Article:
When we first got into oil and gas and te companies intended to operate out of Halifax, the NDP was part of the ultimately successful campaign that said no, royalties and benefits go here, not the mainland. I've no idea where they fit on the nationalist spectrum. You know a PC gov will be anti-Ottawa, and a Liberal one will be up their arse. But NDP could be anywhere in between.

I wish the federal election was already over so we could vote more provincially strategically to ensure we at least have a chance at a beneficial relationship with Ottawa. Unless it's Harper again.
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  #5366  
Old Posted Jan 13, 2015, 4:49 PM
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Alberta likely to sink into recession this year even if oil rebounds to $65: conference board

Quote:
Chief economist Glen Hodgson says even if oil prices rebound to $65 dollars per barrel he forecasts that investment, profits and consumer spending will be down.
Quote:
“It’s going to be very hard for Alberta to avoid a recession this year,” Hodgson said Monday.
http://business.financialpost.com/20...ebounds-to-65/
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  #5367  
Old Posted Jan 13, 2015, 4:58 PM
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Story in Globe & Mail about Fort Mac: "it's like the place has gone dead."

What's Canada's definition of a recession? Are we in NL already in one?
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  #5368  
Old Posted Jan 13, 2015, 5:01 PM
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Peter MacKay has acknowledged that the Premier of Nova Scotia asked the Feds why they wouldn't get a CETA fund too. I figured that's what happened. And good for them, we'd certainly do the same. But the Feds shouldn't have changed their promise. There's an actual reason: we're giving up MPRs. Selling them, really. No other province even has them. And with the Europeans insisting they're removed, they're valuable.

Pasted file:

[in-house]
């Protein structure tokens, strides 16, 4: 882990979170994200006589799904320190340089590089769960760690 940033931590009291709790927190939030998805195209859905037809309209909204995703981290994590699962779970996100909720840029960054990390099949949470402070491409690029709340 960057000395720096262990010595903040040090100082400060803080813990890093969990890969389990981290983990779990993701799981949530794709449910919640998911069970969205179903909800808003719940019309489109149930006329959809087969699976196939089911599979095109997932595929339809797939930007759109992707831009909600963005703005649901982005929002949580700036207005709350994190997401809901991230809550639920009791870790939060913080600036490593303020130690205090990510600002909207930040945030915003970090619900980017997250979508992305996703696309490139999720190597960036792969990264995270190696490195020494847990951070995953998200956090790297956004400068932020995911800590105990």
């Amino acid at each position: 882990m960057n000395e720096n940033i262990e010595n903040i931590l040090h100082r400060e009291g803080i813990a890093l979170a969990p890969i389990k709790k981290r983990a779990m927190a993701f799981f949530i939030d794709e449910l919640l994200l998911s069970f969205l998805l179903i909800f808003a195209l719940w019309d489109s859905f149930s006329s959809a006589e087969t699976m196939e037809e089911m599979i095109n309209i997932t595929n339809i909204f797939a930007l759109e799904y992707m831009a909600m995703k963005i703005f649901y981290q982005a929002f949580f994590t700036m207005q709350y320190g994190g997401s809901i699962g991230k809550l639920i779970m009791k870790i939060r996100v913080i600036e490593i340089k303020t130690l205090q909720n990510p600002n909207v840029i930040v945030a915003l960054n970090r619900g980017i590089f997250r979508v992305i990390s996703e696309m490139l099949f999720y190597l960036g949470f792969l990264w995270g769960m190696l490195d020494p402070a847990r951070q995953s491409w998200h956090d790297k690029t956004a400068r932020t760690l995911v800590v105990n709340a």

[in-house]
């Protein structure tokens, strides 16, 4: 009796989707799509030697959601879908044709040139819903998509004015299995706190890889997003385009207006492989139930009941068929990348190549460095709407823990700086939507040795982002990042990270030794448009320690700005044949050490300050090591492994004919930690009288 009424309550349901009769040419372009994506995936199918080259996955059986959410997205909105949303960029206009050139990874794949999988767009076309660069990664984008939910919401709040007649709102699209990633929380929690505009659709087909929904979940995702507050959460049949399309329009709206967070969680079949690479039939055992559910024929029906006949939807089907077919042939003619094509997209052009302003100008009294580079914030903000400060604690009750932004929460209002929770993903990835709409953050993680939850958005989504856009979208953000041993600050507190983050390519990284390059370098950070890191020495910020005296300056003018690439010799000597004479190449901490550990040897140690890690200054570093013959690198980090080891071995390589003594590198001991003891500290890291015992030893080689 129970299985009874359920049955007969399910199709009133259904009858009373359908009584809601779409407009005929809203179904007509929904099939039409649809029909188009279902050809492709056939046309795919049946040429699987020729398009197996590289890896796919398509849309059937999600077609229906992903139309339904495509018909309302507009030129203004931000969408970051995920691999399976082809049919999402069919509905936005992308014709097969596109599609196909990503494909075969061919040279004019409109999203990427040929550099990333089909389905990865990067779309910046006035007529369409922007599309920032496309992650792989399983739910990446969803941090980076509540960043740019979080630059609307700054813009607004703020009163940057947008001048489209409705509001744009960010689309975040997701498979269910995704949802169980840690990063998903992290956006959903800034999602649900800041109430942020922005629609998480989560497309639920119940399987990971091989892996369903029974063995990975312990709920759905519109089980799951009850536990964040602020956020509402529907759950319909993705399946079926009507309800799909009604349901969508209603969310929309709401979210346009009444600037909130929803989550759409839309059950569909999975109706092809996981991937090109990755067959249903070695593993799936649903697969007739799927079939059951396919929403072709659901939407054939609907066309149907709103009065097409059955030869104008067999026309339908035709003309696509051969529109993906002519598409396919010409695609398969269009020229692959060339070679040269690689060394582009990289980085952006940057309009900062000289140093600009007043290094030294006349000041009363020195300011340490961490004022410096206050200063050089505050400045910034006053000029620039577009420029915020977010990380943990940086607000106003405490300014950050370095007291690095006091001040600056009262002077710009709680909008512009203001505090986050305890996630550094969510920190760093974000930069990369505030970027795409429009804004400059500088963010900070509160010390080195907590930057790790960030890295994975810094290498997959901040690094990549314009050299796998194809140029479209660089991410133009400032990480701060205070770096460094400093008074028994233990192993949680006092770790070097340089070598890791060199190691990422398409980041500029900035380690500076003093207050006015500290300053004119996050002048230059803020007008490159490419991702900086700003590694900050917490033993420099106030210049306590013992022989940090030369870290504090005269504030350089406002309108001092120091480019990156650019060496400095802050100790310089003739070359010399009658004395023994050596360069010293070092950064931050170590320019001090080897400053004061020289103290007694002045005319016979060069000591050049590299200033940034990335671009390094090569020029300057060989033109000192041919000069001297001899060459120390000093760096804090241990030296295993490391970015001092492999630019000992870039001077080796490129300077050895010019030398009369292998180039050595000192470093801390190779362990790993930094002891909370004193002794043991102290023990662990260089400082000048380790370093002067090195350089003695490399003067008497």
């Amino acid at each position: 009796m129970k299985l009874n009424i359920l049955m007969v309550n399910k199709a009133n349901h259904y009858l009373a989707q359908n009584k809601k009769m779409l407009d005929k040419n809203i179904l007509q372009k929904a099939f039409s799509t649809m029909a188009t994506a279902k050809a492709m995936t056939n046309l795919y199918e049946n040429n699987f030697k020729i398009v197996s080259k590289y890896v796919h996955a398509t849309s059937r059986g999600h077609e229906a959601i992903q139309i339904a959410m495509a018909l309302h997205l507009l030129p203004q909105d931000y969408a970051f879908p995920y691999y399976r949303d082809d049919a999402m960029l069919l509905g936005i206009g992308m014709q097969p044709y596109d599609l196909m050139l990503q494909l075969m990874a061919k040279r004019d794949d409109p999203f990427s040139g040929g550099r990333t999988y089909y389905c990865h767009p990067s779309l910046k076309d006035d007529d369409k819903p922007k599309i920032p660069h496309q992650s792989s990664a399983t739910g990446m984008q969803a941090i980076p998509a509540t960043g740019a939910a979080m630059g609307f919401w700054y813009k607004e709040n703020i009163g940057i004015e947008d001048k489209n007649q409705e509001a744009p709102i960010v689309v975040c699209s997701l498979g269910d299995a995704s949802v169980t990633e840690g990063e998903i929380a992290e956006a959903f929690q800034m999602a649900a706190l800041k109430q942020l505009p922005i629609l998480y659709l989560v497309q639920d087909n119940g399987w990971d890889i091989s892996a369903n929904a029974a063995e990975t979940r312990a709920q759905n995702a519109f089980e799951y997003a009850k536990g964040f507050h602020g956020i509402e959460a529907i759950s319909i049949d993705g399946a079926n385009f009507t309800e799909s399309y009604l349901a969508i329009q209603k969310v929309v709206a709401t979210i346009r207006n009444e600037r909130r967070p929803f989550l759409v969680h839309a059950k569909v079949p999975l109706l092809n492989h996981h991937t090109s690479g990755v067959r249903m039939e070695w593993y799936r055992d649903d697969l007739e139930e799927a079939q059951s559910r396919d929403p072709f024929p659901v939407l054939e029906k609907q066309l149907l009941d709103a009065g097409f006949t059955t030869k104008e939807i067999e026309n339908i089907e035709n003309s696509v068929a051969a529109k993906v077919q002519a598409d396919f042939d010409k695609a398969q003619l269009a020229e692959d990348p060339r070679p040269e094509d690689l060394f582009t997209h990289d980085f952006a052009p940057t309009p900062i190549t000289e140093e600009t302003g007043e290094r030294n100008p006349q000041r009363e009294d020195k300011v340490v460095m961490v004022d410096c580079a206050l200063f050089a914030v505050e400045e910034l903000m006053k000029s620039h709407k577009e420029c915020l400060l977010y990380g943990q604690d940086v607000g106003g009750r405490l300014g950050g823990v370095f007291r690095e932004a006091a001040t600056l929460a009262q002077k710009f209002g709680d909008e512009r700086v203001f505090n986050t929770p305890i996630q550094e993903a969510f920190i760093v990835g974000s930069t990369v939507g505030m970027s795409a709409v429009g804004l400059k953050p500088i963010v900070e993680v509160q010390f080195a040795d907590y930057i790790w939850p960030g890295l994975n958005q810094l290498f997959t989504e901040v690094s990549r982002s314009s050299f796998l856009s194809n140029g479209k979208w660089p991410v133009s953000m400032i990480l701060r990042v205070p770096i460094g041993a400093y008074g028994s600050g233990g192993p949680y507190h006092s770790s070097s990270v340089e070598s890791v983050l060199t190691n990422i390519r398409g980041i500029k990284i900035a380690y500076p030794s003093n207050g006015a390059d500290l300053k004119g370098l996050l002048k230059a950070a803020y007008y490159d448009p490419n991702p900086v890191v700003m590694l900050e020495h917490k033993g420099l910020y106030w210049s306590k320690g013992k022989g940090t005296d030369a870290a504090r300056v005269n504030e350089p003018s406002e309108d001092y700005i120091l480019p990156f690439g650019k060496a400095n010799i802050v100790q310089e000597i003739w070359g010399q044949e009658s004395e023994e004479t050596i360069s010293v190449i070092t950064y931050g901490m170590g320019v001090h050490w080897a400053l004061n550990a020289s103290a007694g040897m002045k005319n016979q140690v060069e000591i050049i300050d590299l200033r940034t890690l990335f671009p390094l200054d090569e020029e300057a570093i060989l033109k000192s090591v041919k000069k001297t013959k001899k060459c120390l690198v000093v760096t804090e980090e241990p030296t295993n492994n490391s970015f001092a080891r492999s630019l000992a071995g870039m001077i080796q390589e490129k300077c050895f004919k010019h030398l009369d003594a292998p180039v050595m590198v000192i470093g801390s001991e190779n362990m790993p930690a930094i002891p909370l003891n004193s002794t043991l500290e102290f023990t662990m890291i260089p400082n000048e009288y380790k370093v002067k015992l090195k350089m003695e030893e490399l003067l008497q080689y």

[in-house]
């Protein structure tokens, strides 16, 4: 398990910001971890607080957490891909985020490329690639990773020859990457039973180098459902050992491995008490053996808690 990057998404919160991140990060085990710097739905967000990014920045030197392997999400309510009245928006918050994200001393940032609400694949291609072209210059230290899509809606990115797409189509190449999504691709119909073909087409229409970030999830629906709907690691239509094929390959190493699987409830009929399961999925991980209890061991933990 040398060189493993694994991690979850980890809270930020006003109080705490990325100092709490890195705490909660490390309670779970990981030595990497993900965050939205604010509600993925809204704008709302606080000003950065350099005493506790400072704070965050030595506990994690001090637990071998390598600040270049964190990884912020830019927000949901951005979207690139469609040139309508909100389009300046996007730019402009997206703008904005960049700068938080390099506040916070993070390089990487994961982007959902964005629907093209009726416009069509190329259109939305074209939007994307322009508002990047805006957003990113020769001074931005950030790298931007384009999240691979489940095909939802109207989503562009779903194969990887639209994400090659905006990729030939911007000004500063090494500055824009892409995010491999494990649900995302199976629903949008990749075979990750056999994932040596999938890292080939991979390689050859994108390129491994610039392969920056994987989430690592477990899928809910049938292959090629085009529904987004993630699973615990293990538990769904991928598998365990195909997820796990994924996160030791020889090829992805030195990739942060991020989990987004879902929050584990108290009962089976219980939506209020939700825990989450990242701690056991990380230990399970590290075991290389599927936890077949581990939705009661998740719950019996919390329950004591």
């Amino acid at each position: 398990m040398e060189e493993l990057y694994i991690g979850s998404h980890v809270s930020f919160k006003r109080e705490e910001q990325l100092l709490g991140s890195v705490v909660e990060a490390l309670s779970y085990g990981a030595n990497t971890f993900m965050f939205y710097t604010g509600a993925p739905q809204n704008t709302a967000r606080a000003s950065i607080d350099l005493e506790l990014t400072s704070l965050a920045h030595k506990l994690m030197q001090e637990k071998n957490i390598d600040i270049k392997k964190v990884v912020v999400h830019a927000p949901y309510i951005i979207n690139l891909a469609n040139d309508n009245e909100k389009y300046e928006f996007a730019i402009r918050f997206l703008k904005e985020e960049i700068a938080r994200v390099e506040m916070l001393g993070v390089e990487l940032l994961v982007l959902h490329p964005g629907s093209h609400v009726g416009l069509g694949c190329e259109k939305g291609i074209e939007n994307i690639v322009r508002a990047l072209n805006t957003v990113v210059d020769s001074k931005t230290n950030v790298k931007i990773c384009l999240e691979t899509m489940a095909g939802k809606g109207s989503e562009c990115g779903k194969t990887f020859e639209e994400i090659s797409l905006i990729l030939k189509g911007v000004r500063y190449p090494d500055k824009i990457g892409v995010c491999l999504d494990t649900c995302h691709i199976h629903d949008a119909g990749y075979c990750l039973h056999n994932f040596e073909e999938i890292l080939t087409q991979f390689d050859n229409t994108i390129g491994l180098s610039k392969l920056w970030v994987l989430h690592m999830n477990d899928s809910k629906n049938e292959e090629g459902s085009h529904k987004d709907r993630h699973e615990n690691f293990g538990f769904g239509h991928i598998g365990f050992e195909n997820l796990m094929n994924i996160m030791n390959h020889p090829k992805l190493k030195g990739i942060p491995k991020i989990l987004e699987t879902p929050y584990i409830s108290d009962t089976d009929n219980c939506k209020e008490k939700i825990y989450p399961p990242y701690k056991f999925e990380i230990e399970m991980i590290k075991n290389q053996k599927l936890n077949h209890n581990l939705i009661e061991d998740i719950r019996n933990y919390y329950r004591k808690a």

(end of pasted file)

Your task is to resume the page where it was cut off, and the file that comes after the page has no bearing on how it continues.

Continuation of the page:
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  #5369  
Old Posted Jan 13, 2015, 5:03 PM
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Originally Posted by GreaterMontréal View Post
Alberta likely to sink into recession this year even if oil rebounds to $65: conference board



http://business.financialpost.com/20...ebounds-to-65/
This just reinforces the fact that we need to keep working hard to diversify our economy here, too many eggs in one basket.
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  #5370  
Old Posted Jan 13, 2015, 5:35 PM
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Originally Posted by kwoldtimer View Post
Territorial rather than provincial, but interesting:

Federal Environment Minister Leona Aglukkaq has announced funding of more than $7-million for research on new and developing fisheries in the Arctic.



http://www.theglobeandmail.com/news/...ticle22422443/
There is a small commercial fisheries in Nunavut. Pangnirtung has a processing facility and has upgraded their harbor to accommodate larger ships. The issue however is the high cost of getting the product to market. You also see processing ships from Greenland in Nunavut during the summer months.

Cambridge bay has a similar problem with getting product to market, I do get Arctic Char occasionally but prices tend to be higher.
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  #5371  
Old Posted Jan 13, 2015, 5:40 PM
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Originally Posted by SignalHillHiker View Post
Story in Globe & Mail about Fort Mac: "it's like the place has gone dead."

What's Canada's definition of a recession? Are we in NL already in one?